The drop in the price of oil has also spawned many employment disputes. FLSA wage-and-hour class action cases are prevalent. They focus upon the alleged misclassification of oil field workers, and particularly oil field well-site managers, who allege they are owed overtime exceeding a day rate. Employment disputes have also increased in the oil and gas sector because of reductions in force.

Lower oil prices have also forced operators to become even more protective of profit margins. There are two noticeable trends incidentally relating to tighter expense monitoring. First, intellectual property lawsuits, and particularly patent litigation filings, have increased, as operators have grown more protective of licensing revenues. Second, there has been an apparent increase in indemnity disputes between operators and their contractors over which company will be ultimately responsible for the payment of personal injury claims.

“Cooling” Litigation Trends

Lawsuits by municipalities seeking to enforce ordinances that ban or limit hydraulic fracturing have cooled. This is because of House Bill 40, which became law on May 18, 2015. The bill created Texas Natural Resources Code Section 81.0523, which stringently restricts the ability of municipalities to enact ordinances aimed to ban, limit or regulate oil and gas operations within their boundaries. While it is anticipated that municipalities will use the courts to interpret specific provisions within House Bill 40, such as what constitutes an “oil and gas operation,” and also to provide context for whether a municipal ordinance is “commercially reasonable,” they will do so only in a higher-priced market. This is because economics have relegated operators to the safety of established fields and plays instead of to new, more speculative prospects in urban areas as existed during higher pricing. 

Moreover, the Texas Supreme Court’s recent decision in BCCA Appeal Group v. City of Houston, which struck down a Clean Air Ordinance enacted by the city of Houston, further supports that a municipal ordinance is unenforceable where it is inconsistent with a state statute that addresses the particular subject matter. The city of Houston contended that it had the right to regulate its own air quality. The Texas Supreme Court held that the Texas Clean Air Act and the regulatory scheme of the Texas Commission on Environmental Quality preempted the Houston ordinance, making it unenforceable.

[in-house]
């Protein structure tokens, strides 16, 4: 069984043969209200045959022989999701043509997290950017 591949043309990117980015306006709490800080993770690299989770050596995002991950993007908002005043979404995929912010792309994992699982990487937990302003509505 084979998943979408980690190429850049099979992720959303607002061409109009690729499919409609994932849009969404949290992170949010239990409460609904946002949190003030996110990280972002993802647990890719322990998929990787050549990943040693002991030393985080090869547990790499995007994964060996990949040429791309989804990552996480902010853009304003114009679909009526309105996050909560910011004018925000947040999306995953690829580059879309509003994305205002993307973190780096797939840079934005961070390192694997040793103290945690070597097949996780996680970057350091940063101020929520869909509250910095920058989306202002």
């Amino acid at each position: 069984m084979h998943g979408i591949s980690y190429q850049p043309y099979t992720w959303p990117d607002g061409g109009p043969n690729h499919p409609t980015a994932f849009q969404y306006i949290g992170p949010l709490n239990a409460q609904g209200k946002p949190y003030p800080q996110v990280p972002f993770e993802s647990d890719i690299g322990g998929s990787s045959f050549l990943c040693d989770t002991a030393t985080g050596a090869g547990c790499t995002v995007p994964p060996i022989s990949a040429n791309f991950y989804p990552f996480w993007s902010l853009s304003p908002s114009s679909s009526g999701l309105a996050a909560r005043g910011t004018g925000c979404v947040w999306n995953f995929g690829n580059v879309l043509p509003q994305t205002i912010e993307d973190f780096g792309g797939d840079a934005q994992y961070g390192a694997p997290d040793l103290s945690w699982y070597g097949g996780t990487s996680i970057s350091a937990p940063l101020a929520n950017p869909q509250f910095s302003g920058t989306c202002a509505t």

Discussions have also cooled over possible lawsuits targeting injection well operators for seismic activity allegedly stemming from oil and gas disposal activities. This is largely because the Texas Railroad Commission decided to leave intact challenged well disposal permits for XTO Energy and EnerVest after a Southern Methodist University study suggested that disposal wells had contributed to earthquakes around the towns of Reno and Azle, Texas, atop the Barnett Shale, from late 2013 through spring 2014. Public concern in the seismic issue has also waned, in large part because there have been fewer noticeable earthquakes during the past year.

Anticipated Trends as Oil Prices Stabilize

Predicting anticipated litigation trends is especially difficult since the trends tend to correlate with the price of oil. It seems likely that oil prices will not return to peak levels in the immediate future, and instead that prices will continue to meander upward gradually, with volatility and price drops along the way. Trade secret disputes are primed for growth as oil prices rise. This is because the energy industry is highly competitive and technology-driven, with constant demand for knowledge about optimal well locations and drilling and recovery techniques, many of which involve proprietary formulas and data.

Trade secret disputes are also likely to increase as merger and acquisition activity does, since trade secrets are usually the “secret sauce” examined in data rooms. This anticipated rise in trade secret litigation will coincide with courts eager to interpret the relatively new Texas Uniform Trade Secrets Act (TUTSA) as well as the brand-new federal Defend Trade Secrets Act of 2016. The recent ruling from the Texas Supreme Court in Southwestern Energy Production Co. v. Helfand suggests that those seeking damages for trade secret violations must take excruciating care in presenting evidence. Plaintiffs seeking to obtain trade secret damages should present a compensation structure that correctly monetizes use of the trade secret.

As prices rise and M&A activity increases, shareholders and limited partners will grow increasingly emboldened in protecting their portion of profits and in policing perceived insider benefits and selfdealing. We also expect to see more lawsuits by investors who claim they have been afforded improper tax treatment or who experience phantom income because they do not receive the cash distributions necessary to cover their tax obligation. This is especially true with master limited partnerships, since savings to the MLP in the form of debt reduction can nevertheless result in cancellation of indebtedness income being allocated amongst its unitholders. It would not be surprising to see an increase in tax litigation in future years, given that the tax effect to investors may not be felt until oil prices are higher.

Finally, as prices rise, private equity will re-enter the energy sector, as many cash-rich funds will deploy capital and also sell portions of their portfolios. Expect to see litigation involving fights over proceeds, as well as disputes between management teams and sponsors. 

As business trial lawyers, we look forward to the future, when litigation eventually shifts from disputes involving the stark reality of low prices, to disputes over the rewards gained from wise strategy and well-placed risk.

—By Michael K. Hurst and Jonathan R. Childers, Lynn Pinker Cox Hurst LLP

Michael Hurst and Jonathan Childers are partners at Dallas-based Lynn Pinker Cox Hurst. They practice business trial and litigation law. The opinions expressed are those of the author(s) and do not necessarily reflect the views of the firm, its clients, or Portfolio Media Inc., or any of its or their respective affiliates. This article is for general information purposes and is not intended to be and should not be taken as legal advice.